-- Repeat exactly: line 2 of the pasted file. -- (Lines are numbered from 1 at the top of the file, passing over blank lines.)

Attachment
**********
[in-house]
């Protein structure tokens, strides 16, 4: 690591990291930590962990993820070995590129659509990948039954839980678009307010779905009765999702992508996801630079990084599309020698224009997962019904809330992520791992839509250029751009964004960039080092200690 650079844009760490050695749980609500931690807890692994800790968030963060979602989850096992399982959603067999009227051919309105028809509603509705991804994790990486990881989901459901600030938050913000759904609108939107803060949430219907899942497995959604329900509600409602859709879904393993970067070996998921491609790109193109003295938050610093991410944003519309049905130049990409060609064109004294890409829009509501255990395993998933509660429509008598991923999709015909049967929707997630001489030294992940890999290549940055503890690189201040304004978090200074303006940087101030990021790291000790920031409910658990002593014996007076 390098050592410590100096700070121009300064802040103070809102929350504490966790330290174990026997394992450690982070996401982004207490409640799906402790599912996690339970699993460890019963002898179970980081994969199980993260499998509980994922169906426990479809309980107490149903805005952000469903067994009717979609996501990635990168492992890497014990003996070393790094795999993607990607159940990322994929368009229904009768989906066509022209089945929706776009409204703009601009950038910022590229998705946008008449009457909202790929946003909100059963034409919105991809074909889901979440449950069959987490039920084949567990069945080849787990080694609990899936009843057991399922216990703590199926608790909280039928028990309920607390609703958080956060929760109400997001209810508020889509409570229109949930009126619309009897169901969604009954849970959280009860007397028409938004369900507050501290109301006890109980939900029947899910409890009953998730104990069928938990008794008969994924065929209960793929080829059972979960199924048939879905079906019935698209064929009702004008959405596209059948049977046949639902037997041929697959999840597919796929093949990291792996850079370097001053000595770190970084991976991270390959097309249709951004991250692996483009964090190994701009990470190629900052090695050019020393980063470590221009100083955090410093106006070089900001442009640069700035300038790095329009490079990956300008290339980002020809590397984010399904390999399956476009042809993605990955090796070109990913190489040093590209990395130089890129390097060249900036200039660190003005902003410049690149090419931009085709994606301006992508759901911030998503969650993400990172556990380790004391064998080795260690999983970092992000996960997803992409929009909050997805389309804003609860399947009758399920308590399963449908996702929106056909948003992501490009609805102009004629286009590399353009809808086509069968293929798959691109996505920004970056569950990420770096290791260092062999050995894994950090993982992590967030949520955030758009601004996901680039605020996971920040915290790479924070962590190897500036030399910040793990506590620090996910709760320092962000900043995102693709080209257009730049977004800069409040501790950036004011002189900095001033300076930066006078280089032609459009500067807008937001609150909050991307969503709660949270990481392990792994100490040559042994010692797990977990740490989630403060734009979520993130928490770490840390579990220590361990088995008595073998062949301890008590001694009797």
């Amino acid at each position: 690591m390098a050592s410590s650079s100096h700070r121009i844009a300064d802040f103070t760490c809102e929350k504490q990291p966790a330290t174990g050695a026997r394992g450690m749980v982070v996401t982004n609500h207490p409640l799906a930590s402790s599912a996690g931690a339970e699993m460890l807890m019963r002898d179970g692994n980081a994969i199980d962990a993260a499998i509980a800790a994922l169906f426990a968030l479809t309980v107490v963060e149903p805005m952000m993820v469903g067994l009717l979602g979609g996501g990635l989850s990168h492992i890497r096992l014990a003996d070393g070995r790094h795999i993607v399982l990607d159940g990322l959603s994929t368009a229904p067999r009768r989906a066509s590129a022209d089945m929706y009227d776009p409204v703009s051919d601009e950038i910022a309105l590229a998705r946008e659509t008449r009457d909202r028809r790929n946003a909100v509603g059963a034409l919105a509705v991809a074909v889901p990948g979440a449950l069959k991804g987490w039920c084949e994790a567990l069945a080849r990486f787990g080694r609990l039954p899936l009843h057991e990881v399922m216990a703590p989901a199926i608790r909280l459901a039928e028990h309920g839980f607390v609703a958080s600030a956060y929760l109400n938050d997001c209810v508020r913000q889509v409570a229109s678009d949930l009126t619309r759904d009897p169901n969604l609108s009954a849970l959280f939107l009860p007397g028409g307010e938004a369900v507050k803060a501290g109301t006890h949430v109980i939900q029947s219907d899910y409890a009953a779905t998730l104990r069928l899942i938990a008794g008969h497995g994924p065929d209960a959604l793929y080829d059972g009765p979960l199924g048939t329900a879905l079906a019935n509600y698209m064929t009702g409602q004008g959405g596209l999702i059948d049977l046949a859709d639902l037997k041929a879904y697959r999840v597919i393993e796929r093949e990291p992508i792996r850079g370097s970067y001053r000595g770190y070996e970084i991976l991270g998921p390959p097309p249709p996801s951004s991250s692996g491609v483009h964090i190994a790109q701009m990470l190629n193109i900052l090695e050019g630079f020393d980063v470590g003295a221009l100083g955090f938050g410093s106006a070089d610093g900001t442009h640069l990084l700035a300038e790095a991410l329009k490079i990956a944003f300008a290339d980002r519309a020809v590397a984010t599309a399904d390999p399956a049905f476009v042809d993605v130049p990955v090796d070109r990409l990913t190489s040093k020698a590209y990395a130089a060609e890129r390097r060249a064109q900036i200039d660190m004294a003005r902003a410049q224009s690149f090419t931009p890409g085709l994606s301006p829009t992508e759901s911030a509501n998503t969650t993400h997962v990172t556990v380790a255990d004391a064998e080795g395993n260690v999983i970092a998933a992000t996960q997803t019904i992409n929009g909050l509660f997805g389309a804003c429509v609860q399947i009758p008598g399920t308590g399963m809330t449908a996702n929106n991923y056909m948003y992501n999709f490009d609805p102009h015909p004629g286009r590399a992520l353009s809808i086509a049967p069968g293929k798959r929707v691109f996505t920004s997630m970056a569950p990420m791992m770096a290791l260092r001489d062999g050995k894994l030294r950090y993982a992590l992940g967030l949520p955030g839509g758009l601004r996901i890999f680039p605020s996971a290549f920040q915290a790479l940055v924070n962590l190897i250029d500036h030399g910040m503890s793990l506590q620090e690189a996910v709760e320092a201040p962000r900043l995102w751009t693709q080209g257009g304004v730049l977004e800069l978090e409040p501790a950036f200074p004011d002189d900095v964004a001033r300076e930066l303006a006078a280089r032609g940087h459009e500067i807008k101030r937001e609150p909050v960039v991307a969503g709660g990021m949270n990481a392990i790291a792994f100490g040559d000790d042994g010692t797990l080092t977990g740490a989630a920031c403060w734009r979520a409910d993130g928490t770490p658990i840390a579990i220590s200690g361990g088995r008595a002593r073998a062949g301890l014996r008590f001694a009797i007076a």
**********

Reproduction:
């Protein structure tokens, strides 16, 4: 690591990291930590962990993820070995590129659509990948039954839980678009307010779905009765999702992508996801630079990084599309020698224009997962019904809330992520791992839509250029751009964004960039080092200690 650079844009760490050695749980609500931690807890692994800790968030963060979602989850096992399982959603067999009227051919309105028809509603509705991804994790990486990881989901459901600030938050913000759904609108939107803060949430219907899942497995959604329900509600409602859709879904393993970067070996998921491609790109193109003295938050610093991410944003519309049905130049990409060609064109004294890409829009509501255990395993998933509660429509008598991923999709015909049967929707997630001489030294992940890999290549940055503890690189201040304004978090200074303006940087101030990021790291000790920031409910658990002593014996007076 390098050592410590100096700070121009300064802040103070809102929350504490966790330290174990026997394992450690982070996401982004207490409640799906402790599912996690339970699993460890019963002898179970980081994969199980993260499998509980994922169906426990479809309980107490149903805005952000469903067994009717979609996501990635990168492992890497014990003996070393790094795999993607990607159940990322994929368009229904009768989906066509022209089945929706776009409204703009601009950038910022590229998705946008008449009457909202790929946003909100059963034409919105991809074909889901979440449950069959987490039920084949567990069945080849787990080694609990899936009843057991399922216990703590199926608790909280039928028990309920607390609703958080956060929760109400997001209810508020889509409570229109949930009126619309009897169901969604009954849970959280009860007397028409938004369900507050501290109301006890109980939900029947899910409890009953998730104990069928938990008794008969994924065929209960793929080829059972979960199924048939879905079906019935698209064929009702004008959405596209059948049977046949639902037997041929697959999840597919796929093949990291792996850079370097001053000595770190970084991976991270390959097309249709951004991250692996483009964090190994701009990470190629900052090695050019020393980063470590221009100083955090410093106006070089900001442009640069700035300038790095329009490079990956300008290339980002020809590397984010399904390999399956476009042809993605990955090796070109990913190489040093590209990395130089890129390097060249900036200039660190003005902003410049690149090419931009085709994606301006992508759901911030998503969650993400990172556990380790004391064998080795260690999983970092992000996960997803992409929009909050997805389309804003609860399947009758399920308590399963449908996702929106056909948003992501490009609805102009004629286009590399353009809808086509069968293929798959691109996505920004970056569950990420770096290791260092062999050995894994950090993982992590967030949520955030758009601004996901680039605020996971920040915290790479924070962590190897500036030399910040793990506590620090996910709760320092962000900043995102693709080209257009730049977004800069409040501790950036004011002189900095001033300076930066006078280089032609459009500067807008937001609150909050991307969503709660949270990481392990792994100490040559042994010692797990977990740490989630403060734009979520993130928490770490840390579990220590361990088995008595073998062949301890008590001694009797």